3678.8104 58.0 2.9
3680.8050 56.1 3.0
3682.7969 55.4 3.2
3683.8119 48.8 3.3
3689.9219 44.3 3.2
3691.7897 51.9 3.0
3692.7895 47.8 2.9
3696.7711 47.4 3.0
3697.7683 50.3 2.9
3700.7600 47.3 2.6
3703.7523 43.0 4.0
3708.8624 43.2 3.3
3709.8785 40.5 3.4
3713.7238 48.2 3.9
3714.8699 43.7 3.9
3719.6983 41.3 4.1
3719.8439 43.1 3.9
3724.8191 41.2 3.4
3724.8225 39.7 3.6
3730.6675 31.5 3.7
3731.6737 40.8 3.5
3732.6648 41.4 3.5
3738.6609 38.7 3.1
3739.6456 32.5 3.4
3746.6229 37.7 4.7
3748.6334 30.4 3.7
3751.7516 25.9 3.4
3753.7481 28.9 3.7
3754.6125 28.6 3.7
3755.6016 28.7 3.6
3757.7514 24.6 3.9
3762.5922 26.2 4.4
3985.9800 -21.3 3.4
3987.9655 -31.4 2.7
3988.9695 -30.3 2.7
3989.9691 -31.3 2.7
3990.9631 -32.3 2.7
3997.9516 -27.1 2.7
4007.9220 -33.6 2.8
4008.9051 -32.9 3.1
4014.9009 -35.0 2.7
4015.9059 -33.7 3.3
4018.8874 -35.4 3.0
4019.8780 -36.6 2.8
4020.8750 -38.4 3.0
4021.8729 -37.5 3.0
4031.8466 -38.2 3.1
4072.7382 -45.0 3.4
4073.7364 -43.6 3.0
4075.8628 -46.1 3.0
4076.7277 -44.4 3.1
4079.7194 -37.6 3.3
4080.8438 -45.4 3.0
4081.8592 -48.9 3.2
4105.6559 -48.5 4.0
4106.7734 -50.6 3.7
4108.7813 -50.5 3.9
4109.7746 -51.8 3.7
4110.7867 -48.8 4.3
4121.6098 -51.6 4.1
Table 1: HET Radial Velocities for HD 33636
Sample Time Span N RMS (m s)
Lick 1998.05 – 2001.69 12 13.6
Keck 1998.07 – 2006.68 27 4.2
Elodie 1998.13 – 2003.23 42 12.2
HET 2005.72 – 2007.05 67 3.3
Table 2: The Radial Velocity Samples
HJD - 2450000.0 N14 HST Roll ()
3603.2802 4 281.4
3605.2786 4 281.0
3606.5443 4 281.0
3610.2767 4 281.0
3613.1421 3 281.5
3615.4771 4 281.0
3658.0422 2 246.9
3662.0402 4 247.6
3667.3715 4 247.7
3669.1033 4 250.9
3670.2403 4 245.6
3723.0689 4 182.0
3967.5470 4 281.7
3969.6785 3 281.0
3972.3435 3 281.0
4031.4272 4 251.9
4033.1582 4 251.9
4035.2237 4 251.9
Table 3: Log of FGS1r Observations
Identification Spectral Type 15 (mas)
Ref-1 F6 V 15.2 0.6 0.5 3.6 0.6 0.1
Ref-2 F6 V 14.1 0.6 0.4 3.6 0.9 0.2
Ref-3 K6 V 15.3 1.3 0.1 7.3 2.6 0.5
Ref-4 G2 V 13.1 0.6 0.1 4.6 2.0 0.4
Ref-5 K3 III 9.9 1.3 0.1 0.3 1.2 0.2
Table 4: Astrometric Reference Star Data
Star 16 17
(arcsec) (arcsec) (mas) (mas) (mas)
HD 33636 -97.8347 0.0003 803.0143 0.0005 35.6 0.2 169.0 0.3 -142.3 0.3
Ref-1 -172.1200 0.0004 800.5260 0.0005 5.7 0.1 8.6 0.6 -9.2 0.5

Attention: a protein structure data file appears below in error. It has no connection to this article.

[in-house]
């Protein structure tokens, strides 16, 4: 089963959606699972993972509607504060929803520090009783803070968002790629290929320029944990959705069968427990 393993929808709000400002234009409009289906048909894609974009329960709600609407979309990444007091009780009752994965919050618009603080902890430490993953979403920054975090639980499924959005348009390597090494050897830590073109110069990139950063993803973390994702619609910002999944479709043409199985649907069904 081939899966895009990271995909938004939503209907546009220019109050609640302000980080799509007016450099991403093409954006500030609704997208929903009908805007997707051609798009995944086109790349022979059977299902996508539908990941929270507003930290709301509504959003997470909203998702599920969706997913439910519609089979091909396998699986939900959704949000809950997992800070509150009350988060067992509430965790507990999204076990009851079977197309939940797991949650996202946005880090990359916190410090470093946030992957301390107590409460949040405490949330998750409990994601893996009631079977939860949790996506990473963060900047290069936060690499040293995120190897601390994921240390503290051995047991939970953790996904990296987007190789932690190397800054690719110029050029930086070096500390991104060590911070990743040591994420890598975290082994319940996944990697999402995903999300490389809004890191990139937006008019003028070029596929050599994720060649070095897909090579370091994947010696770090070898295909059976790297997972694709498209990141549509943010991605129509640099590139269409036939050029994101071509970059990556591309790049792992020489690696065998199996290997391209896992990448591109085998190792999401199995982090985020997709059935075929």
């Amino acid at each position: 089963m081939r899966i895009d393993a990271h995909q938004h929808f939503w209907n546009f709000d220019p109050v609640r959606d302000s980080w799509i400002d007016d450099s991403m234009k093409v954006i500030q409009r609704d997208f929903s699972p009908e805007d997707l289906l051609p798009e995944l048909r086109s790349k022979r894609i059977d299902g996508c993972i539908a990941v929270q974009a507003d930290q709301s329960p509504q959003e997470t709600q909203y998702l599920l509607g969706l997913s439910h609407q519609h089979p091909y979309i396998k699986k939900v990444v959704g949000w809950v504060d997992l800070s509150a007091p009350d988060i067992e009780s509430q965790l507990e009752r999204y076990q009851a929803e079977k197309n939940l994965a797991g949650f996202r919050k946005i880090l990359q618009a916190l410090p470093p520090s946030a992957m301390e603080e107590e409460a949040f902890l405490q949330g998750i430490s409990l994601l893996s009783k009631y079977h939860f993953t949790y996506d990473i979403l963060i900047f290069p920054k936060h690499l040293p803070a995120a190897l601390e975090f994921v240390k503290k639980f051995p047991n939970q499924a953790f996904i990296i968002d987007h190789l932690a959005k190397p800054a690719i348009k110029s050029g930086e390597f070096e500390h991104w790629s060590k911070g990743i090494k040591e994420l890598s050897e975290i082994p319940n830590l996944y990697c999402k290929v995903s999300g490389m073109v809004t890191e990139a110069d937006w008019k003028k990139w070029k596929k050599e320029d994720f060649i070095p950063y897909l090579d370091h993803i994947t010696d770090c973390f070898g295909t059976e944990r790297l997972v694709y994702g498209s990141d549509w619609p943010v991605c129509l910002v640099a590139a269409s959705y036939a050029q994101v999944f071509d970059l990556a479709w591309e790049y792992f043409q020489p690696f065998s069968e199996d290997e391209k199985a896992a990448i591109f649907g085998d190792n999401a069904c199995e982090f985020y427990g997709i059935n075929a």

Ref-2 -159.6280 0.0002 775.5080 0.0005 9.2 0.1 0.6 0.3 -12.2 0.3
Ref-3 -113.6041 0.0004 588.7119 0.0005 2.6 0.2 -4.1 0.6 4.8 0.5
Ref-4 -216.5286 0.0003 618.6621 0.0005 2.0 0.2 -1.2 0.4 -2.5 0.4
Ref-5 -262.7320 0.0002 583.6012 0.0005 1.2 0.1 0.0 0.2 -6.0 0.2
Table 5: Astrometry Catalog
Parameter Value
HST study duration 1.2 yr
Number of HD 33636 obsrvations 67
Number of epochs 18
Number of reference stars 5
HD 33636 7.1
Reference stars 13.5
HD 33636 0.6
Reference stars 0.9
HST parallax18 35.6 0.2 mas
Hipparcos parallax 34.9 1.3 mas
HST proper motion19 220.9 0.4 mas yr
In position angle20 1301 01
Hipparcos proper motion 227.0 1.4 mas yr
In position angle 1272 03
Table 6: Summary of HST Astrometry
Parameter Value
163.5 0.6 m s
2117.3 0.8 days
(JD) 2451198.3 2.0
0.48 0.02
3370 16
14.2 0.2 mas
1256 16
40 01
142 11 21
0.14 0.01 22
Table 7: HD 33636 Perturbation Orbit Parameters and Companion Mass
Figure 1: Upper panel: Radial velocities (points) as function of time and the determined orbit (dashed line) from the simultaneous fit to the radial velocity and astrometry data. The error bars are omitted for clarity. Bottom Panel: Residuals from the fit (points).
Figure 2: Right ascension () and declination () components of HD 33636’s perturbation orbit as a function of time (points) and the best fit (dashed line) from the simultaneous modeling of the radial velocities and astrometry. The dots are the individual observations and the circles are per epoch (single HST orbit) normal points consisting of 2 – 4 individual observations.
Figure 3: Perturbation orbit of HD 33636 on the sky (line). The open circles are the HST epoch normal points and are connected to the derived orbit by residual vectors. The HST data cover 20 of the orbit period. The orbital motion direction is indicated by the arrow. The square marks the location of periastron passage and the next time of occurrence is labeled.